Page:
But can the NCAA at least come up with halfway decent internet? The NCAA is the ONLY event—major or minor—that charges for internet use. They claim it is because of ‘existing contracts.’ I think it is because they want to scoop up every dollar they can find on every street corner. Being charged wouldn’t make people so angry if the internet WORKED. It never does—and I mean never. This year we were told that each credential-holder had to pay a $20 fee to get a hard-wire line at your seat. (You had to pay the $20 regardless so you might as well pay for the hard-wire).
Okay fine, at least that should be reliable. Except it wasn’t. I was sitting between Liz Clarke from The Post and Dana O’Neil from ESPN.com both of whom had to file at the end of each game at the buzzer. There was ONE Ethernet line for four seats—not one for each seat as promised. The wireless didn’t work. Then the Ethernet didn’t work. Poor Mex Carey, the Georgetown SID who is in charge of this site, was getting yelled at from about 15 sides at once. It wasn’t his fault. It was the NCAA’s fault and the fault of the incompetent internet company it insists on using every year. Existing contracts my you-know-what. How about FIRING someone for cause.
Okay, enough boring sportswriter stuff.
Here are some other observations from day one:
--Morehead State over Louisville was the game of the day although Kentucky-Princeton would have topped it if the Tigers had pulled the game out. Would the state of Kentucky have simply shut down entirely if both teams had lost in the first round on the same day?
Connecticut is for real. That week in The Big East was no fluke. Bucknell is not a bad mid-major team and it had NO chance against the Huskies. They have a truly great player in Kemba Walker; they’re deep; they have great size and length and they have a coach who knows what to do this time of year. If they end up in the Final Four it will be no surprise to me.
--Butler is a great group of kids to talk to. They’re bright, they’re outgoing, they’re honest and they’re funny. I have nothing at all against Pittsburgh, in fact I like Jamie Dixon a lot, but if they could pull off the upset on Saturday it would be a lot of fun. By the way, how good would Butler be if Gordon Hayward had stuck around?
--I love college basketball but I’ve gotten too old to make it through four games in a day that average about 2:15 apiece. I missed Cincinnati-Missouri. Kemba Walker could feel his legs. I couldn’t feel mine. It’s also tough when you have 45 minutes to get something to eat between sessions—I had to write—and the NCAA has mandated you may have ONE chicken breast. Seriously, I’ve never believed food in the press room needs to be free. But when you have no choice but to eat there, you should be able to pay and not have someone tell you, ‘one per customer pal.’ I was in the building for 11 hours Thursday (and I missed the last game remember) I could have used one more piece of chicken. (Yes, I ate my veggies but come on, how much can a man take?).
Today, I get to sit home and watch on TV. I’m looking forward to it. I can drink out of any cup I want to drink out of and have more than one chicken breast. And I can use the remotes during the endless TV timeouts and the 20-minute halftime. Line of the day from CAA commissioner Tom Yeager: “You can recruit a transfer before the game starts and by the time halftime is over, he might be eligible.”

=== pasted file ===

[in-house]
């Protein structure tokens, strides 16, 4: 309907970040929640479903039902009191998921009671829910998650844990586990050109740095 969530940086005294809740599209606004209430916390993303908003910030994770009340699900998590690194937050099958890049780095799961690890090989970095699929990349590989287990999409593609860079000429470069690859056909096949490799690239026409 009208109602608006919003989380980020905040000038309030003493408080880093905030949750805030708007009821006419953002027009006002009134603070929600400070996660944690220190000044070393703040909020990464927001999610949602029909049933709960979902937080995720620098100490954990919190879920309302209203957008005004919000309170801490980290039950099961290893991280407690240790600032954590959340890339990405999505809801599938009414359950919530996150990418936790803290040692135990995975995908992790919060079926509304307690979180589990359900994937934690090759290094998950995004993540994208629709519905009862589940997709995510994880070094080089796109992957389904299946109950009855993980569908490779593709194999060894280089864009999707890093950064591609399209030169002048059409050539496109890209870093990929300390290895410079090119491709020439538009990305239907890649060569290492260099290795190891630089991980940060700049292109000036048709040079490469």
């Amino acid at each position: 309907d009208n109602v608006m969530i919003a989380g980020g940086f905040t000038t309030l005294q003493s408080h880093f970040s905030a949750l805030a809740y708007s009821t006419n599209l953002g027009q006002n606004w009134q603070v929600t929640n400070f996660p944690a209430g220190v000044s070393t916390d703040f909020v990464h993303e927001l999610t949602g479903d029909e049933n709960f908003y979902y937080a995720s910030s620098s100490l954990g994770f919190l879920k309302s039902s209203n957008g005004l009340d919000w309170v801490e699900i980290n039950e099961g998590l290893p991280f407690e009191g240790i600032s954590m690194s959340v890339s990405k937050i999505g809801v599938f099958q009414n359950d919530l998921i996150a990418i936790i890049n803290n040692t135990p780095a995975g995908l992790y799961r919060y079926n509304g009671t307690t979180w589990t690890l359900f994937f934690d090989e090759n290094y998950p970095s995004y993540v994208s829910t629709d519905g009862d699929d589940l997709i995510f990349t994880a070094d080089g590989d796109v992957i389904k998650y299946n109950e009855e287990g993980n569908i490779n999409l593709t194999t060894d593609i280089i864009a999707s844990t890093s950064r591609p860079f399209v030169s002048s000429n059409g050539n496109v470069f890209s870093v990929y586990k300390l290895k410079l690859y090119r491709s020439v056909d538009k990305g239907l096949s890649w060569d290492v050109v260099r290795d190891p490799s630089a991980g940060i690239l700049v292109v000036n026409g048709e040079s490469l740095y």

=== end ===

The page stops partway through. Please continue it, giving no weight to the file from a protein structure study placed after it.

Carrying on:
The tournament is a beautiful thing.
I’ve noticed a number of people have e-mailed or posted about my not being on Tony Kornheiser’s show the last couple of weeks.
Tony and I are just fine, in fact we talked at length on Wednesday. But his radio station made a budget decision to not pay regular guests on his show anymore and I felt, even though the money is minimal, that if the station didn’t value my time enough to continue paying me, then I shouldn’t continue to appear. I won’t put words in Tony’s mouth but I think it is fair to say that he understood my decision.
My basic policy on radio and TV has been pretty consistent through the years: If stations call me on occasion and ask me to come on to talk about a specific event or breaking news, I’m no different than the people I ask for interview time: I just do it. I expect them, in return, to have me on when I have a book out and with perhaps two exceptions through the years—a station in Phoenix I can’t remember and Mark Packer in Charlotte, who I do remember—they have understood the quid pro quo.
If a station asks me to appear regularly—as in at least once a week—they’re almost always getting the segment sponsored and, in any event, if I’m being asked to carve out time each week, I think I should be paid something. Tony, with his co-hosts and regular guests, has traditionally had a bigger budget than other shows at WTEM. He feels—and I agree— he should be able to do that since he’s got the station’s highest-rated show. Now, he’s been told he has to cut back. These things happen. I’ve got no hard feelings; I’m still on with Andy Pollin and Steve Czaban once a week and life moves on. I’ll miss doing the show—it’s fun—but I felt this was the right decision under the circumstances.